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  • #2080682

    How do I edit the Windows Explorer right

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    by cary44 ·

    I need to be able to edit the Windows Explorer right-click context menu.
    Specifically, I need to be able to delete entries and rename entries.
    I have a program called MenuEdit, but that only allows me to add entries.
    Thanks in advance for your responses….

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    • #3893272

      How do I edit the Windows Explorer right

      by koan me ·

      In reply to How do I edit the Windows Explorer right

      There are two ways. Use the registry directly (which is kind of a pain) or click Explorer’s View –> Options menu, and select the “File Types” tab. Scroll down to the “Folder” item, and then click “Edit.” The box at the bottom will have at least “explore” and “open” listed. Click “New.” In the box that says “Action,” type name of the action (the words that you want to appear in the drop down menu). You can utilize a shortcut Hot Letter by adding the “&” symbol before a letter. This will show the letter as underlined in the drop down menu and enable the underlined letter to select the item (like the E in Explorer).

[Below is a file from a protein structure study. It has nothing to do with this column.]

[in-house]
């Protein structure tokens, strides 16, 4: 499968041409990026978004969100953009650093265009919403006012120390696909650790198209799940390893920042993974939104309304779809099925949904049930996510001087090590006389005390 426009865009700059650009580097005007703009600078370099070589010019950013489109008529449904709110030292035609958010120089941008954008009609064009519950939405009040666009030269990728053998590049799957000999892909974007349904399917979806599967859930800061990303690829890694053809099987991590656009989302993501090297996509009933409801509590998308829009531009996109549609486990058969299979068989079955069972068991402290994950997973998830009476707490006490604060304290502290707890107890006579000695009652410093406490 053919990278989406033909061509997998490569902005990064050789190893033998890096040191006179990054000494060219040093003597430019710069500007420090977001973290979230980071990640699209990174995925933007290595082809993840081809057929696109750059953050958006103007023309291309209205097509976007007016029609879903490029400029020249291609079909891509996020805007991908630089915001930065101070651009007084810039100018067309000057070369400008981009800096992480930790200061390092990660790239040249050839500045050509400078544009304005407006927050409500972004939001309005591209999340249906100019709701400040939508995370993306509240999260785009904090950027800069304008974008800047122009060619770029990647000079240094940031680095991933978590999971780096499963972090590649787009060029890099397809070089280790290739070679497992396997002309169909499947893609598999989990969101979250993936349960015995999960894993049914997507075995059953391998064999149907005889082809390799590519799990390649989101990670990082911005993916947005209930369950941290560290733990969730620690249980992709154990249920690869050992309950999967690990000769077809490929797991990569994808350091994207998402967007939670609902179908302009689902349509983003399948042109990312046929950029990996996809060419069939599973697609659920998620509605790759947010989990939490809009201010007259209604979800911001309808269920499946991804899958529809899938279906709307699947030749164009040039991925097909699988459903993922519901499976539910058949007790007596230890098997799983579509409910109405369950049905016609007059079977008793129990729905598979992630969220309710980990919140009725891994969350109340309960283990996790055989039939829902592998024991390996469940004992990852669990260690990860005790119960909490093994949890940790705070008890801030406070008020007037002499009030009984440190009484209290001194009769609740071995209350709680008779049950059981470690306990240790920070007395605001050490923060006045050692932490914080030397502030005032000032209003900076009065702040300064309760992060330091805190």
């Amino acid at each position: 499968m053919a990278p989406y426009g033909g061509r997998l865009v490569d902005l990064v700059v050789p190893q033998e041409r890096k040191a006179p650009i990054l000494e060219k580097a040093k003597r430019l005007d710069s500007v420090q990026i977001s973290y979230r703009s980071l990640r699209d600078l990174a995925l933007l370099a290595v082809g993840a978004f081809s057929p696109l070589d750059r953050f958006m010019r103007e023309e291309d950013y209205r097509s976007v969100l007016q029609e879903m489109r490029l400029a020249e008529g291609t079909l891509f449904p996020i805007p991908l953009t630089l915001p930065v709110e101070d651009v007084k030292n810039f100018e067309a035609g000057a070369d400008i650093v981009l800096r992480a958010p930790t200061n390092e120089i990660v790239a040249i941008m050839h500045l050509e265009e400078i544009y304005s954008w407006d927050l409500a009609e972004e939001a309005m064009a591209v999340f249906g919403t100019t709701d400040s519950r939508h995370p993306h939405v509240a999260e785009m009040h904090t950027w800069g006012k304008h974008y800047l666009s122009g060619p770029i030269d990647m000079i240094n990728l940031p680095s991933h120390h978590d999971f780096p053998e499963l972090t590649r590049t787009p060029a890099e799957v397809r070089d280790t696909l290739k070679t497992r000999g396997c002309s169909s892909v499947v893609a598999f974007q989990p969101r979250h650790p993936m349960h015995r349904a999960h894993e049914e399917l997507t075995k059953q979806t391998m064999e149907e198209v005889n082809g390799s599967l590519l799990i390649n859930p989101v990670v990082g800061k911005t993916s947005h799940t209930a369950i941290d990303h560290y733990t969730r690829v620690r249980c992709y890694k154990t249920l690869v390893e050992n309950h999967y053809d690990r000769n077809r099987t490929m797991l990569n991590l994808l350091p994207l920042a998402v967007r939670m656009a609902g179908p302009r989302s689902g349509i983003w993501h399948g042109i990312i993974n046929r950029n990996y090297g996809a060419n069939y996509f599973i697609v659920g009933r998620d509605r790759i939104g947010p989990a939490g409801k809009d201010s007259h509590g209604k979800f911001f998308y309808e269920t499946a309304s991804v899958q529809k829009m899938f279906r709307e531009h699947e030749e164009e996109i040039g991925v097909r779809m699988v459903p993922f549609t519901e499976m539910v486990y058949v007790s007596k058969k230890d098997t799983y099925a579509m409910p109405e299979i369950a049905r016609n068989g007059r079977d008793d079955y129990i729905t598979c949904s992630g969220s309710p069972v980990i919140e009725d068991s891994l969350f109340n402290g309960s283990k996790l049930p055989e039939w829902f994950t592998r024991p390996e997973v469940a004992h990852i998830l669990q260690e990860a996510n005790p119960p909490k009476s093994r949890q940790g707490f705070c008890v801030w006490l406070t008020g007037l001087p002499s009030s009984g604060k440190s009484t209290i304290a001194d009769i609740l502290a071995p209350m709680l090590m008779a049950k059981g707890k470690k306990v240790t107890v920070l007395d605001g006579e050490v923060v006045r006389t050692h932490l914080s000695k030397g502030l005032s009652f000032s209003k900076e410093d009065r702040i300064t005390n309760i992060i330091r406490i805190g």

In the “Application…” box, put the program you want to run, with command line switches, if any. Don’t bother selecting the “Use DDE” check box unless you know what you want it for.

      • #3893115

        How do I edit the Windows Explorer right

        by cary44 ·

        In reply to How do I edit the Windows Explorer right

        This answer is rejected….Due to the fact it did not answer the question.
        It shows me how to add to the context menu which I stated that I already am able to do.
        What I need to do, which this does not allow me to do is to MODIFY or DELETE entries.

    • #3776169

      How do I edit the Windows Explorer right

      by koan me ·

      In reply to How do I edit the Windows Explorer right

      In the May 2000 PC Accelerator, pp. 44-45 is a sad story about an upgrade gone wrong. He goes through 2 motherboards, new memory, etc, trying to resolve crashes and lockups.

      In the end, the writer says he is still an AMD supporter, but recommends buying Athlon systems from suppliers who can test all sorts of configurations to make sure all of the components work together with the “squirrelly” Athalon.

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